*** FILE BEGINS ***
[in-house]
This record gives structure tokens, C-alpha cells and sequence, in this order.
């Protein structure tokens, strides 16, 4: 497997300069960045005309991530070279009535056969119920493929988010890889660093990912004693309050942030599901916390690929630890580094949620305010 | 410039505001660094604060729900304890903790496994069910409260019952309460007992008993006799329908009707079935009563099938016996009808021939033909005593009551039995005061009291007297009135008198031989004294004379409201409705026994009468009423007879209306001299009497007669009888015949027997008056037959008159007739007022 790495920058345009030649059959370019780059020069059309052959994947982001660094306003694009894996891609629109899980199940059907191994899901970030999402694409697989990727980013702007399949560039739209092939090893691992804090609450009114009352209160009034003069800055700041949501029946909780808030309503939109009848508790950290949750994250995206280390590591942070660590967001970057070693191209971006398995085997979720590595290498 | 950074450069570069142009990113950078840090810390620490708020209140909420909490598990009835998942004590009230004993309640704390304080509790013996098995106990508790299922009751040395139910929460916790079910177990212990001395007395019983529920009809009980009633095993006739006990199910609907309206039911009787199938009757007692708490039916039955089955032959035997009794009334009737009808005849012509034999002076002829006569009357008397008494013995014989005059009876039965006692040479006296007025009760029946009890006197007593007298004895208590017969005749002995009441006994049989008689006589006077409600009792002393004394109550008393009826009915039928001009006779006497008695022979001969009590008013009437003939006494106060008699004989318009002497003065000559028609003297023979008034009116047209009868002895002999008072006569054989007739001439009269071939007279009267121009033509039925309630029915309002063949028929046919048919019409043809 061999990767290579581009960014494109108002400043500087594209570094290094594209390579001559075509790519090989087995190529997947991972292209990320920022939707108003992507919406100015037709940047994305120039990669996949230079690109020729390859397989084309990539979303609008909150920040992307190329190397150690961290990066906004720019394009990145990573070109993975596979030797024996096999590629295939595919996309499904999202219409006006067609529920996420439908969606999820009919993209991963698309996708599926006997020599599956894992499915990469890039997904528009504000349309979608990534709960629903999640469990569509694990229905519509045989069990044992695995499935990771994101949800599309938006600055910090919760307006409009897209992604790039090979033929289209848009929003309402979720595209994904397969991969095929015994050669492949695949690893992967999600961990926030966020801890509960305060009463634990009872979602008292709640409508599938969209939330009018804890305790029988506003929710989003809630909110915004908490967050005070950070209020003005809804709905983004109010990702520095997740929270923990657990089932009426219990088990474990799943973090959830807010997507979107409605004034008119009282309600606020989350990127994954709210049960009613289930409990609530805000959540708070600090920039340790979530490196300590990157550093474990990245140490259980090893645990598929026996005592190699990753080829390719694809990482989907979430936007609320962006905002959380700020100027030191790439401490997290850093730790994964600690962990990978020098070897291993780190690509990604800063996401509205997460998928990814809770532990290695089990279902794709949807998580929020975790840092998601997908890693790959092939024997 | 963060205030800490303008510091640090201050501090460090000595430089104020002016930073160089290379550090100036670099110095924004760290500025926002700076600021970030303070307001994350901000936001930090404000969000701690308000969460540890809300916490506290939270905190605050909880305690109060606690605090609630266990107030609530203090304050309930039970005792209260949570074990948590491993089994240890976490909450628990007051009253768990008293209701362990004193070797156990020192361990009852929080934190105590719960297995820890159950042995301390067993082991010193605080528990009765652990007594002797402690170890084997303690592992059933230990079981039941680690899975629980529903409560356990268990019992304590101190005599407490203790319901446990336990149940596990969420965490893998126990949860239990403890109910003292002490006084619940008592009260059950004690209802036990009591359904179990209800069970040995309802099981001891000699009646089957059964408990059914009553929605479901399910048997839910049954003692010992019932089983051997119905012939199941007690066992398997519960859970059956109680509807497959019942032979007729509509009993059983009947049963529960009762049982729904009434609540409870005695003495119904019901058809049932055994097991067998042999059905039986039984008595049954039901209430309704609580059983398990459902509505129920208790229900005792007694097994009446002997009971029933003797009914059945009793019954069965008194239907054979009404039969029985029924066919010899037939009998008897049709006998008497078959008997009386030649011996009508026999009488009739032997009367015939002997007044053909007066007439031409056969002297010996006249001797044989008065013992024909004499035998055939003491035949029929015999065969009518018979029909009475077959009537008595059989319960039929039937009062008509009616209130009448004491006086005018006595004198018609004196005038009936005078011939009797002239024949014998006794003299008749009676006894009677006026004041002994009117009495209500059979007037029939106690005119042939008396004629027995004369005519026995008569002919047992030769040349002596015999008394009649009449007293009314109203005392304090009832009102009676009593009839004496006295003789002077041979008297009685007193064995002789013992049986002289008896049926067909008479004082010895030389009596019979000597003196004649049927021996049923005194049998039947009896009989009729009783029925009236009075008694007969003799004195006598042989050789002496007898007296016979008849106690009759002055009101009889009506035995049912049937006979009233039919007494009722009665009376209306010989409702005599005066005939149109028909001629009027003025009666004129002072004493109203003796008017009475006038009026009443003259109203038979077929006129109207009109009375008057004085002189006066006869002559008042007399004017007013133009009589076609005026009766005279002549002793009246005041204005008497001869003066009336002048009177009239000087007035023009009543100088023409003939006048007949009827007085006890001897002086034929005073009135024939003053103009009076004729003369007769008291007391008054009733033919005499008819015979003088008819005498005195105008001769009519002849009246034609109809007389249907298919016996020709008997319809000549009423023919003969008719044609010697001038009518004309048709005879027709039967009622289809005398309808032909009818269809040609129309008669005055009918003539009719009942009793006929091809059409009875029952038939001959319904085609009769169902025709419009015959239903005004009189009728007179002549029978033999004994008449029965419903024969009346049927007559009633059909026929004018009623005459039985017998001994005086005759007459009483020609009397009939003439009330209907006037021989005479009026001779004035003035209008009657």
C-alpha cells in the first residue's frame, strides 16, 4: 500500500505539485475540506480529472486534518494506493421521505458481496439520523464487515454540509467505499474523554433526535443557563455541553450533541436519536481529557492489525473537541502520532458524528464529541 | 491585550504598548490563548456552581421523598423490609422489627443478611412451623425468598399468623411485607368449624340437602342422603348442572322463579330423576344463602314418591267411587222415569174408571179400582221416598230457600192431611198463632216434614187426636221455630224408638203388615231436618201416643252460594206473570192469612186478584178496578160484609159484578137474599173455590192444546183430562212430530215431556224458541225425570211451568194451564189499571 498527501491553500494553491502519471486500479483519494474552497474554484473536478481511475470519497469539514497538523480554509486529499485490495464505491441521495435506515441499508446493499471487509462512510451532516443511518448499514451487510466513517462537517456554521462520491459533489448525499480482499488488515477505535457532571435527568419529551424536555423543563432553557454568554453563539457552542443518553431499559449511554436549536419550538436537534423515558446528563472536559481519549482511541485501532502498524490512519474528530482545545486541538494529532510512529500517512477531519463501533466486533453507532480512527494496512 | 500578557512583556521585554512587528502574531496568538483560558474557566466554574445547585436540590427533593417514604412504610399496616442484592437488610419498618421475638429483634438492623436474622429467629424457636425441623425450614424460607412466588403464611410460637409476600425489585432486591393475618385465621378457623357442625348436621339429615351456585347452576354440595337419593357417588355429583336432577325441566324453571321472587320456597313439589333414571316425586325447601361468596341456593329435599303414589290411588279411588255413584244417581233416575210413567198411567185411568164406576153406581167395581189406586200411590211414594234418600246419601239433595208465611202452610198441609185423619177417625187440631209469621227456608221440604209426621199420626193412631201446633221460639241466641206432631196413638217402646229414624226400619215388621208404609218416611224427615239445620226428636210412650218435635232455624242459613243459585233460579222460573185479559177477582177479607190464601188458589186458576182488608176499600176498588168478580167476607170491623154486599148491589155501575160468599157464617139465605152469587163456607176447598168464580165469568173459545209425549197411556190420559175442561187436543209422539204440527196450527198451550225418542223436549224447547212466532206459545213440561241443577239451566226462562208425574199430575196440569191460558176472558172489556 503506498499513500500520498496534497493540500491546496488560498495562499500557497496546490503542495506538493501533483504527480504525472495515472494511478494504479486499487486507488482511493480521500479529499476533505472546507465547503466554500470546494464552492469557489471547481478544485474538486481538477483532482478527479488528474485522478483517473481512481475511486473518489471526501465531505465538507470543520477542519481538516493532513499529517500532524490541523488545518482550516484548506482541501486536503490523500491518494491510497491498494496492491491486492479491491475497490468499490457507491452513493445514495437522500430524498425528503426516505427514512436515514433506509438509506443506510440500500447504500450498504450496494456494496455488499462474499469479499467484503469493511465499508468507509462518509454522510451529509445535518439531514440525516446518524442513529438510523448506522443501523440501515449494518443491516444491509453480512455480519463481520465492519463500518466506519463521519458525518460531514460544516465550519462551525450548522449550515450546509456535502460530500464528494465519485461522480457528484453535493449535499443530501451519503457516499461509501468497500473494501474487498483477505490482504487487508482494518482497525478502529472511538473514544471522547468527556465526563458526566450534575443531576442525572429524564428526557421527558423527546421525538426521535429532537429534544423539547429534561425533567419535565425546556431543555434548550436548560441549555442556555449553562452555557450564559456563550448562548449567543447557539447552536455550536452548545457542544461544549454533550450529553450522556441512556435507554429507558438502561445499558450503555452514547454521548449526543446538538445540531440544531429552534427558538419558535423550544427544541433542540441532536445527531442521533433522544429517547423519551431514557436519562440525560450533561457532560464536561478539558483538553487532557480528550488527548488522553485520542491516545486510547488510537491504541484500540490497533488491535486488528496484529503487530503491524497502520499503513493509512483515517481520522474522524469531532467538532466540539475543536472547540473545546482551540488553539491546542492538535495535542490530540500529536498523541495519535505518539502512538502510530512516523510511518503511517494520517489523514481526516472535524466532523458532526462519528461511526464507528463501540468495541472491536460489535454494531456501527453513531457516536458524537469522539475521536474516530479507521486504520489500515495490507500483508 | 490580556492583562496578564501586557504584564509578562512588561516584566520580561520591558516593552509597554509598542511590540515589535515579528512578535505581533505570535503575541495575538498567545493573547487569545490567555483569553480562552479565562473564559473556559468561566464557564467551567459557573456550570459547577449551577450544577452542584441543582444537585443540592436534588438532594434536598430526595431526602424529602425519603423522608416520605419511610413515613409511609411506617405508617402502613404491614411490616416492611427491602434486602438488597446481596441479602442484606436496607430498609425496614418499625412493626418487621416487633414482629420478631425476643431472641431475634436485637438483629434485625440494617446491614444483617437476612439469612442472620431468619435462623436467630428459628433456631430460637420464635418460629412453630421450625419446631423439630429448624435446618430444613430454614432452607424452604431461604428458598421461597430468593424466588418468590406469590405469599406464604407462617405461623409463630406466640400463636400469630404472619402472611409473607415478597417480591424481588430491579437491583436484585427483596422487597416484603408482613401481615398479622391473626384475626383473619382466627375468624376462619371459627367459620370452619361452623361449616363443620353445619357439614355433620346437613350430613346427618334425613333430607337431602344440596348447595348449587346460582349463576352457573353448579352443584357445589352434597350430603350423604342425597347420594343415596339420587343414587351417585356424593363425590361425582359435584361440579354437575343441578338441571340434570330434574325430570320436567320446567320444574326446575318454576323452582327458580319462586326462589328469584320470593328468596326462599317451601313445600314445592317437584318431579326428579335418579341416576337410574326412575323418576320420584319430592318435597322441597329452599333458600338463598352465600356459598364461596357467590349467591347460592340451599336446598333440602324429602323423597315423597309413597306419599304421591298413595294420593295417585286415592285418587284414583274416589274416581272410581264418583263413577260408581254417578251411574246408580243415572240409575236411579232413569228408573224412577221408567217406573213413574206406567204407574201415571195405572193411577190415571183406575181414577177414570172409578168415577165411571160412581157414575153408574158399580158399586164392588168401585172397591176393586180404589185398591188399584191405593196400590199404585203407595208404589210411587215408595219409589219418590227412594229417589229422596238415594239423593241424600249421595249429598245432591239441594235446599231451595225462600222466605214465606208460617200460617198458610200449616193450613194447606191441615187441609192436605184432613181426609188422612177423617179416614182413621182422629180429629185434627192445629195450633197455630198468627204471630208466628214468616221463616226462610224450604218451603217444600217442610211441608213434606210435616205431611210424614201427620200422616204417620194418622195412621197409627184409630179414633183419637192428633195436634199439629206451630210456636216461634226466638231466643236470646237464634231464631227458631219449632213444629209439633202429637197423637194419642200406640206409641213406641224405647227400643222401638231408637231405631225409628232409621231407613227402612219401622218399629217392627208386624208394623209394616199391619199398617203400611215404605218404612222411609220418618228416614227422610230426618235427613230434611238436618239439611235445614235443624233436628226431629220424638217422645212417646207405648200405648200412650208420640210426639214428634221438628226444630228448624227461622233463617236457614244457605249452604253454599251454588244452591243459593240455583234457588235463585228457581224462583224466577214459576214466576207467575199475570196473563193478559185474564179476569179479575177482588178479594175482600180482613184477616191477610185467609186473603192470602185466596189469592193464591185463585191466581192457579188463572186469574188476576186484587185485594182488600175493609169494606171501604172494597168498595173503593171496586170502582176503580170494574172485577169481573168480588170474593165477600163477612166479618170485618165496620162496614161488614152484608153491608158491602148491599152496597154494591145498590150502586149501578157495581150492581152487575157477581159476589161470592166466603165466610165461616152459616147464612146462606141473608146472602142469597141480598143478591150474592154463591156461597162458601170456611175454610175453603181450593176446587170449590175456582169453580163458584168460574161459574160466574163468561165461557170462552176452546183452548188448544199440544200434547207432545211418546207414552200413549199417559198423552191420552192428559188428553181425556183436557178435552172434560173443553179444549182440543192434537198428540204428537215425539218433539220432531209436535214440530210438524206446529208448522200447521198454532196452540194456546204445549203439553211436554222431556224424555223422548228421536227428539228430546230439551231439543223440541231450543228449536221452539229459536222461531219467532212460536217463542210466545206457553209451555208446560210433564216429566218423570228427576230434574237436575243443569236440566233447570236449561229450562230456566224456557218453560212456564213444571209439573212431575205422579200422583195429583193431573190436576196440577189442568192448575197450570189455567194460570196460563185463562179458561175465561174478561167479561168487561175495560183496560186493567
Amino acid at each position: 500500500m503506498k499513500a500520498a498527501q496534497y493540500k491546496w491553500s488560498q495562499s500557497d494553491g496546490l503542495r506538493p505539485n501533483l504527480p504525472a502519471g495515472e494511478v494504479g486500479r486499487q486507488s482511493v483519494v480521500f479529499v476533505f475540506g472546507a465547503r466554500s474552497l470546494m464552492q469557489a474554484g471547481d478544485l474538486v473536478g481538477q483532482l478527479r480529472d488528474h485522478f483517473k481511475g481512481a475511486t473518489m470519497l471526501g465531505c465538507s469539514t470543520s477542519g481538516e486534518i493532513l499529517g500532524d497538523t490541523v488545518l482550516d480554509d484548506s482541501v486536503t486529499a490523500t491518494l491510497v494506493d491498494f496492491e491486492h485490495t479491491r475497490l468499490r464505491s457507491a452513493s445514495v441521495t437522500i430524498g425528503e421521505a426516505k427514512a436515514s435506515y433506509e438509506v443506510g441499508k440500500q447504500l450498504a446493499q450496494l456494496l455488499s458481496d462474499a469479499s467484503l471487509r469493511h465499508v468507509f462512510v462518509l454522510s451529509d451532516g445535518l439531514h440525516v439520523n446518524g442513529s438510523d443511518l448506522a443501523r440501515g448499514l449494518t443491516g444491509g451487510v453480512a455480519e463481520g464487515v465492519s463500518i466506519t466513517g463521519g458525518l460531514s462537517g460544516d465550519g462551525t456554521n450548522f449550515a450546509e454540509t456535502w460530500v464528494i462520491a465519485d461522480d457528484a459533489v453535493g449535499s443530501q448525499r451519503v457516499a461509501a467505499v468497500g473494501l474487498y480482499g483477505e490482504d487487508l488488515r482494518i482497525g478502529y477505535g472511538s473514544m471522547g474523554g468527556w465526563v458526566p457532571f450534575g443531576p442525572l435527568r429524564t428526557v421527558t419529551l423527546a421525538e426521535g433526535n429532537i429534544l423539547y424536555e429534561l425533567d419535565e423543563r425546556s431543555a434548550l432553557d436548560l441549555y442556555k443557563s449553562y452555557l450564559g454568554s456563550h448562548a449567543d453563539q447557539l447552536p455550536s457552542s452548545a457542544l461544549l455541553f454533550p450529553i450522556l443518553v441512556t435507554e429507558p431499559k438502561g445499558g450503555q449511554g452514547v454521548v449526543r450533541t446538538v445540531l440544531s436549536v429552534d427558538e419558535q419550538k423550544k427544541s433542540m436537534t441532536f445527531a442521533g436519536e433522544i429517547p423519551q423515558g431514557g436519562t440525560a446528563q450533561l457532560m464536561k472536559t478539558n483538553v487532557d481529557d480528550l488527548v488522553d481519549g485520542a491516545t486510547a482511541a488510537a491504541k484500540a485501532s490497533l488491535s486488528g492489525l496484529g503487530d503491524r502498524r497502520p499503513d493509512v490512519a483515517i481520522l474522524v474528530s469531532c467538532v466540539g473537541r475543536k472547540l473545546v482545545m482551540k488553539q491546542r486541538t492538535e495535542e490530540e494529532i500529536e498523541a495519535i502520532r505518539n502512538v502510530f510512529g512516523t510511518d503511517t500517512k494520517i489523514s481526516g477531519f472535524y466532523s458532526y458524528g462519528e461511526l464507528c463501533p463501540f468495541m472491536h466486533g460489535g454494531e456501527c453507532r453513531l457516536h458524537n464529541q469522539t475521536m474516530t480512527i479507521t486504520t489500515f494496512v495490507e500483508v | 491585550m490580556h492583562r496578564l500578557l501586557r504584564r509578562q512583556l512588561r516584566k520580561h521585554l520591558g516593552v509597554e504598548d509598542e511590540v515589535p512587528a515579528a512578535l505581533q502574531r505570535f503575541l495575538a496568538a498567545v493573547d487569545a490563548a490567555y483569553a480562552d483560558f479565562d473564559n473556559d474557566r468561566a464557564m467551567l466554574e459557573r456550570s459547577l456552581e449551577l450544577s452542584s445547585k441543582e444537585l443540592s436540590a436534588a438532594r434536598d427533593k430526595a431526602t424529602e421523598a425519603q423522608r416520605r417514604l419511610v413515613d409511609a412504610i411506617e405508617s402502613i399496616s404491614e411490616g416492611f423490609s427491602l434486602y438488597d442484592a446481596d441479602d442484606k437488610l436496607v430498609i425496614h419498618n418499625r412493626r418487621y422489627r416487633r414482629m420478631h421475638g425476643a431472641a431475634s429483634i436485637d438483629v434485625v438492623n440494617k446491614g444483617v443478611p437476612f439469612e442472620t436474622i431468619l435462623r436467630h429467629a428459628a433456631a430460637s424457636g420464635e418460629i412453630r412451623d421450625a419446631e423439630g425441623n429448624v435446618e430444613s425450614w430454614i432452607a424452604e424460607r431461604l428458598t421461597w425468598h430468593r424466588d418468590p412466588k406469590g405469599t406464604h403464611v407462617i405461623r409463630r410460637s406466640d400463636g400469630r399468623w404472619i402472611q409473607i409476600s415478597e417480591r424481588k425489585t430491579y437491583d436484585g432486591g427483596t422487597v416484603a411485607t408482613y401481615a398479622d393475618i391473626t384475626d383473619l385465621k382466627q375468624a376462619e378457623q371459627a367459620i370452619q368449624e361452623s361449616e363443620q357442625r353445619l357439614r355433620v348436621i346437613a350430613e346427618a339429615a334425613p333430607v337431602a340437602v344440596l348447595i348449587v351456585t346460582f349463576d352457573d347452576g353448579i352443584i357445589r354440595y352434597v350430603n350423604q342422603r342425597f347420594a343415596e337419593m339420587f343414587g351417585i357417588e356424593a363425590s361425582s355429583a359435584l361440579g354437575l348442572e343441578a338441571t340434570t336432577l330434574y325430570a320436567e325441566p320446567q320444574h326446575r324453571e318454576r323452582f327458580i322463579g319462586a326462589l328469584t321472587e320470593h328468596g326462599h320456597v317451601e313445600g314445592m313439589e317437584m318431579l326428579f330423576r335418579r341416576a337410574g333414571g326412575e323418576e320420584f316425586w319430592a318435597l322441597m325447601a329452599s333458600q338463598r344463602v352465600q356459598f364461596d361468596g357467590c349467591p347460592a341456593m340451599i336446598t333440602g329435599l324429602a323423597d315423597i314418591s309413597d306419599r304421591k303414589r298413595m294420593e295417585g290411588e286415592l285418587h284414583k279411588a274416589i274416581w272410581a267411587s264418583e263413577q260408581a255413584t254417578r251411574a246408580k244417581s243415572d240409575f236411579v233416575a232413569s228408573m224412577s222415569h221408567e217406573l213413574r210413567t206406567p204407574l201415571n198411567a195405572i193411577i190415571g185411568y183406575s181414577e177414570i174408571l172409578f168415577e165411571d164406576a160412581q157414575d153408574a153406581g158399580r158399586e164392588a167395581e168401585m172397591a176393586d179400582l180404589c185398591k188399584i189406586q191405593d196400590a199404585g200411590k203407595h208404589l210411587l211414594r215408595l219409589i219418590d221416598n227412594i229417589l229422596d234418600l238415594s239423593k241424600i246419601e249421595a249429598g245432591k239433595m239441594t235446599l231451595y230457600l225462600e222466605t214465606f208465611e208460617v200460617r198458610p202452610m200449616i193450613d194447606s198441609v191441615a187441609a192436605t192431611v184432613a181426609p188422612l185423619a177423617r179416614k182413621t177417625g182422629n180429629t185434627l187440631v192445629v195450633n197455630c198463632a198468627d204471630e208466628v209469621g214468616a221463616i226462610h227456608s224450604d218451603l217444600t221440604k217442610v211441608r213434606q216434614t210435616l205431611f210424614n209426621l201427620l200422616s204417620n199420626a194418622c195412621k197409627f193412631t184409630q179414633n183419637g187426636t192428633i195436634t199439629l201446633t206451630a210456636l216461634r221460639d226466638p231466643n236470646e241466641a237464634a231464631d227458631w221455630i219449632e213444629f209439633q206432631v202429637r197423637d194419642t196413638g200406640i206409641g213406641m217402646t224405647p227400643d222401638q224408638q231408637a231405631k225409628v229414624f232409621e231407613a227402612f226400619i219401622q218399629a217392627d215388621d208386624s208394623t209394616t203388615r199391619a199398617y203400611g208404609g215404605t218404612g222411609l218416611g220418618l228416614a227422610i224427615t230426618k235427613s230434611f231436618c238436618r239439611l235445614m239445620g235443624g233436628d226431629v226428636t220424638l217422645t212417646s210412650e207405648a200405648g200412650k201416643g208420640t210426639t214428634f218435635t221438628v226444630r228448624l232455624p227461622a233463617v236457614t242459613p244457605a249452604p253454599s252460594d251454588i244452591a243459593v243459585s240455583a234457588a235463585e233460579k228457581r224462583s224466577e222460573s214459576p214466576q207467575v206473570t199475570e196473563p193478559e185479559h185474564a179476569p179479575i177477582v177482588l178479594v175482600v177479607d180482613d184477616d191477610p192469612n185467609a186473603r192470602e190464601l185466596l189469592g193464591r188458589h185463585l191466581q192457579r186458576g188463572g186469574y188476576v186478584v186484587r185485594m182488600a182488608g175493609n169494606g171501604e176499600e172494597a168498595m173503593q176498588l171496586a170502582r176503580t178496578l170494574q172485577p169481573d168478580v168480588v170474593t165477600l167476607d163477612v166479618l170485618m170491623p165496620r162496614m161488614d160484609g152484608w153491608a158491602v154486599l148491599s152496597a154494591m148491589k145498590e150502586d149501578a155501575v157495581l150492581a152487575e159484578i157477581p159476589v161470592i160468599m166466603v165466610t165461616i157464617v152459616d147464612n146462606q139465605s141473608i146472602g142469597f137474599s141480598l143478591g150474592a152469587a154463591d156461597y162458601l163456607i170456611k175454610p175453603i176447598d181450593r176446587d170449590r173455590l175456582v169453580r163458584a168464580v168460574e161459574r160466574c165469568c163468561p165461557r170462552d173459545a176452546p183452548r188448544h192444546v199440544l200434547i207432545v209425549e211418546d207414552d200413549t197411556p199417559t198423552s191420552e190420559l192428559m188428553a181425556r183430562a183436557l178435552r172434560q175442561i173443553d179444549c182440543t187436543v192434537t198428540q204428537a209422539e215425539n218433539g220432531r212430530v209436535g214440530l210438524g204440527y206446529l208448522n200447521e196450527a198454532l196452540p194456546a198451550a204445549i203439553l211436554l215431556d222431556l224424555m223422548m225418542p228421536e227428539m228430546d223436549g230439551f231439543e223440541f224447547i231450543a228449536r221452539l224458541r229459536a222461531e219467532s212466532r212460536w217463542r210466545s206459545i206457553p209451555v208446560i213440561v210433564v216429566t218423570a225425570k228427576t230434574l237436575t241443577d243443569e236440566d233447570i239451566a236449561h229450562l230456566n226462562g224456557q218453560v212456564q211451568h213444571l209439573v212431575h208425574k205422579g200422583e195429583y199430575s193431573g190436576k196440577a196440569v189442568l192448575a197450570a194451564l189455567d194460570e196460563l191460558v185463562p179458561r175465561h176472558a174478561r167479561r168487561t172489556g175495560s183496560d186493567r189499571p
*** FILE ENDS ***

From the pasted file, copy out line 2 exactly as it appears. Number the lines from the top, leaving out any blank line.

This record gives structure tokens, C-alpha cells and sequence, in this order.